I was talking to a senior partner at a leading consulting firm today and our conversation sparked this post. The gist of the conversation was, our consultant opined that a) Gillette was the one of most innovative firms, b) Managers at Gillette made big bets, including a $200M R&D (author’s note: that led to its Sensor razor introduction in 1989) and c) big bets power corporate growth.
I spent some time thinking about this. Is Gillette truly an innovative company? I never thought Gillette was innovative. Yes, they got acquired by P&G for a ginormous amount a few years back, but how does adding an extra blade wet or dry, to the razor each year in a near monopoly for shaving facial hair or your armpits really qualify someone as very innovative? I mean, with all due respect to the R&D talent and management consultant power behind Gillette, it is a company that came up with the Mach3 that was proposed in SNL 1975!
Then, leaving my intuition aside, I searched for what some leading thinkers have to say. Jim Moran from LEK Consulting has a great post on the subject of big bets, which supports most people’s common sense – “the bigger you are the harder you fall”. His post Can Gillette Disrupt Itself? is an excellent exposition of the innovator’s dilemma waiting to happen.
Next I looked at who could be these ‘good enough’ competitors that enter the market for razors way down in the bottom and ultimately displace Gillette. I found one interesting competitor, the King of Shaves Company based in the UK that is doing exactly that. This post in The Telegraph gives a balanced view of the subject.
I took another turn and looked at what other Gillette studies are around. There were quite a few consultant sponsored studies and papers (which do not disclose the principal-client relationship at all) that provided old wine in new bottle models of BCG’s growth share matrix redefined in a granular segment level analysis of premium versus commodity segments.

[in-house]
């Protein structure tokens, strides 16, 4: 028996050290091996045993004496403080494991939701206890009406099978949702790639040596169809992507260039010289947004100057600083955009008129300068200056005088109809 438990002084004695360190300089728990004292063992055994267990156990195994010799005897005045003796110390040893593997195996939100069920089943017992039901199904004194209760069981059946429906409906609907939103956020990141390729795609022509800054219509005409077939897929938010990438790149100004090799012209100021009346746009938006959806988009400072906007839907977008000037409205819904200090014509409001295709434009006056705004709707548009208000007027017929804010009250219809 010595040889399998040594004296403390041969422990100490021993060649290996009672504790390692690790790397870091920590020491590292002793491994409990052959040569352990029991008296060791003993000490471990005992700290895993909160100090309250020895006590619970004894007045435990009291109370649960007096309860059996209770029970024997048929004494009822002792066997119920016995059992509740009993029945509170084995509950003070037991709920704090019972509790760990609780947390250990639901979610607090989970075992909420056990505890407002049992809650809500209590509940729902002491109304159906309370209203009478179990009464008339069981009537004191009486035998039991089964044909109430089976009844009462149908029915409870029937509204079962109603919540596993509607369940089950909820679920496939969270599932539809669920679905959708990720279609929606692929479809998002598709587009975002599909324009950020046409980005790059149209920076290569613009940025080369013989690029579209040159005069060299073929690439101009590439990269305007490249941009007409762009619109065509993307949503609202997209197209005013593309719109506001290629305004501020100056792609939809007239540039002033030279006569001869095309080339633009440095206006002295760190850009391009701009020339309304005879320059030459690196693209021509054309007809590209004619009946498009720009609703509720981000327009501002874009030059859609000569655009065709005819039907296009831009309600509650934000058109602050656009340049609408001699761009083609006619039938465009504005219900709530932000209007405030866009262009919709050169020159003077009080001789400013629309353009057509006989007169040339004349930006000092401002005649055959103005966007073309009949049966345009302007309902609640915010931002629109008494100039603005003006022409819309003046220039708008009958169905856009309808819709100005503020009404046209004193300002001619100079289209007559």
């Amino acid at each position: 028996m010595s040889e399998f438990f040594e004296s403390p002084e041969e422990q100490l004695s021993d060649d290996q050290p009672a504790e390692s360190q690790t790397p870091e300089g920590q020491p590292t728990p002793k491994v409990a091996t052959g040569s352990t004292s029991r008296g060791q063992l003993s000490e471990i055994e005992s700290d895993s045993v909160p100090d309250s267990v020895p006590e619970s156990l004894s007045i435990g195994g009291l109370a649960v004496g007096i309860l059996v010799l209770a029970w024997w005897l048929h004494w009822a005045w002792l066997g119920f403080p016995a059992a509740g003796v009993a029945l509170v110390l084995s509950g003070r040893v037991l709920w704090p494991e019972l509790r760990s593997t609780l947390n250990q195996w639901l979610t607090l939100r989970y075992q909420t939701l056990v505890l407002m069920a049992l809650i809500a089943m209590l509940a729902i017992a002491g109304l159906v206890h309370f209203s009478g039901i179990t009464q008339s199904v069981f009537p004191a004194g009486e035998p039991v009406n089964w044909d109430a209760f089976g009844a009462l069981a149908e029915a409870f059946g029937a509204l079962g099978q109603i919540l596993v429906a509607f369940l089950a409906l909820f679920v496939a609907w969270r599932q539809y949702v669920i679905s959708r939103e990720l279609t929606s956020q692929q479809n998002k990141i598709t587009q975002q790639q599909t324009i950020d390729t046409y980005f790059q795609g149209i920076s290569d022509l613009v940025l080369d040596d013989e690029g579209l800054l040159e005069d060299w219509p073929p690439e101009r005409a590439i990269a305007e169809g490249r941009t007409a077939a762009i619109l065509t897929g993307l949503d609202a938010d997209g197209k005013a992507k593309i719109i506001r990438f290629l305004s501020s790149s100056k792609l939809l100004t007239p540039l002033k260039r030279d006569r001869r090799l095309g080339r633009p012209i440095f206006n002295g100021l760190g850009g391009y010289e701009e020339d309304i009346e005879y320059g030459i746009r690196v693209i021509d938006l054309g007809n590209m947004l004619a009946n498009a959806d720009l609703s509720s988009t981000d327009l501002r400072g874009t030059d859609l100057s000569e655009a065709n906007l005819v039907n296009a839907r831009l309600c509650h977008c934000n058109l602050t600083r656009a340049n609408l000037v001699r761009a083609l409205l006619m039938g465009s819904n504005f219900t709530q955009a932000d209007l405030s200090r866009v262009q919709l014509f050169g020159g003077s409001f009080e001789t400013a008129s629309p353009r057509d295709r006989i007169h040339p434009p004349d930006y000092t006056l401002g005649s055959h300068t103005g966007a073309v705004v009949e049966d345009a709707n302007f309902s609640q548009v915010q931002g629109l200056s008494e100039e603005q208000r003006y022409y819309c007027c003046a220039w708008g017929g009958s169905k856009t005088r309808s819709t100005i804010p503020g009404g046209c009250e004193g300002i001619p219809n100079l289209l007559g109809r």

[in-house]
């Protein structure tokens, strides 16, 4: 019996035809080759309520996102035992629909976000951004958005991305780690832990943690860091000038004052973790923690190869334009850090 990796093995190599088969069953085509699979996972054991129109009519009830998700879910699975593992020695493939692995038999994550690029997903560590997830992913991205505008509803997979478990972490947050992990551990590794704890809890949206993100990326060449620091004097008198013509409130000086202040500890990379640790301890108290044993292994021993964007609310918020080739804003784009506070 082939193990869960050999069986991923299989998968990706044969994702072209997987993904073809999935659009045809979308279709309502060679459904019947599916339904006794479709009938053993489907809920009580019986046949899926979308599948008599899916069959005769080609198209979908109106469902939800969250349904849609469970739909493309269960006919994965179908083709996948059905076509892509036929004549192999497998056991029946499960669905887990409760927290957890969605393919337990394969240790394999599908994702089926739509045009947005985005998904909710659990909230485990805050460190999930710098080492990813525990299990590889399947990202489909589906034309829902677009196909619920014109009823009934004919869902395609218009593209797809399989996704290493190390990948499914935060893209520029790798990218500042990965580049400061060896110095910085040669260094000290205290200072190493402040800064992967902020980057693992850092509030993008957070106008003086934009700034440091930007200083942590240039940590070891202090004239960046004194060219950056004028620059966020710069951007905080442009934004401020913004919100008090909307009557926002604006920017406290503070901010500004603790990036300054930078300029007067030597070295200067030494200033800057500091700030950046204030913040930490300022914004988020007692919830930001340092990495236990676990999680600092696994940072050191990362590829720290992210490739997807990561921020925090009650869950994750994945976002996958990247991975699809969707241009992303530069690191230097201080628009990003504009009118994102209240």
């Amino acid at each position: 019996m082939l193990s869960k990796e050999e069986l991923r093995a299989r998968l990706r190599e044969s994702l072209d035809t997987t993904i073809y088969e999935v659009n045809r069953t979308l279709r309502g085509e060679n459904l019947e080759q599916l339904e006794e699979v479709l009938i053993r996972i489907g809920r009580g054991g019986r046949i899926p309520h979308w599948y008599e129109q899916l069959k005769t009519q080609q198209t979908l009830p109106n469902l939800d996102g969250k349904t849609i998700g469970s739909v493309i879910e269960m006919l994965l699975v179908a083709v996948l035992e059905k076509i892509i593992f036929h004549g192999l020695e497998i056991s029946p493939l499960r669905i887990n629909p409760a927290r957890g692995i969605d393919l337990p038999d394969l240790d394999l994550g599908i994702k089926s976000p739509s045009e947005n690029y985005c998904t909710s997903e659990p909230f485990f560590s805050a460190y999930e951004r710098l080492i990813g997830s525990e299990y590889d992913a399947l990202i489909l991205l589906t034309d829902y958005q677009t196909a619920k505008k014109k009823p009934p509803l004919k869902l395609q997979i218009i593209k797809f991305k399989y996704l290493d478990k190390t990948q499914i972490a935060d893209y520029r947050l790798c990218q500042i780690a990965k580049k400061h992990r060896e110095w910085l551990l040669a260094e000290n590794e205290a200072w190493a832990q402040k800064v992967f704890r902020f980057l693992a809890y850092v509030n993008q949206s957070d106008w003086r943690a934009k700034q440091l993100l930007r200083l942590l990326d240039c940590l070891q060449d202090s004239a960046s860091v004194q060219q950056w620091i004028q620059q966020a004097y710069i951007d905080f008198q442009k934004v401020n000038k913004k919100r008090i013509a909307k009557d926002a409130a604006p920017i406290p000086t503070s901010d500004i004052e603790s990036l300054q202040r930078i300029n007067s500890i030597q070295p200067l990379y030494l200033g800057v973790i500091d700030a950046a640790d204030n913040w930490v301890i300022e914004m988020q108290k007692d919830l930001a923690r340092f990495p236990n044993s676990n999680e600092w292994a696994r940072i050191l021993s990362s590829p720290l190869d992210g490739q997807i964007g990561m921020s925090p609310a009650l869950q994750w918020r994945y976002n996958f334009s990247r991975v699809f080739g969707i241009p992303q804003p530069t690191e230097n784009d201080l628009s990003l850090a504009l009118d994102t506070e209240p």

Yet, all of this fuzz aside, I had three questions in my head: 1) do innovations like blade additions to razors at the expense of huge R&D and marketing costs in near monopoly markets belong in the pantheon of innovations? is there a qualitative/quantitative way to measure these innovations besides the companies own marketing press paid or otherwise 2) Can big bets power corporate growth now and in the future? 3) can the software industry, startup/lean/cloud software that is built on experiments and validating hypotheses continuously in a rapid iterative way, in particular, teach a new way to think about strategy to other industries and by extension big firm consultants?
I will provide my thoughts on all three sets of questions over the next few posts. We invite readers of OnPM to join the conversation and tell us what you think. Please comment! Thank you.
I’ll close out this post with a quote from Gary Hamel on Gillette:
Gillette presents the classic example of innovation as product extension. Gillette used to make razors with one blade, then it made them with two blades, and now it has razors with three blades. That is the all-too-typical view of innovation. And there is nothing wrong with it, except at some point adding another blade is not going to make a substantial difference to how customers perceive the product. More important, this narrow view of innovation is very unlikely to create new markets and new wealth. In today’s economy, it is only radical innovation that will lead to significant growth.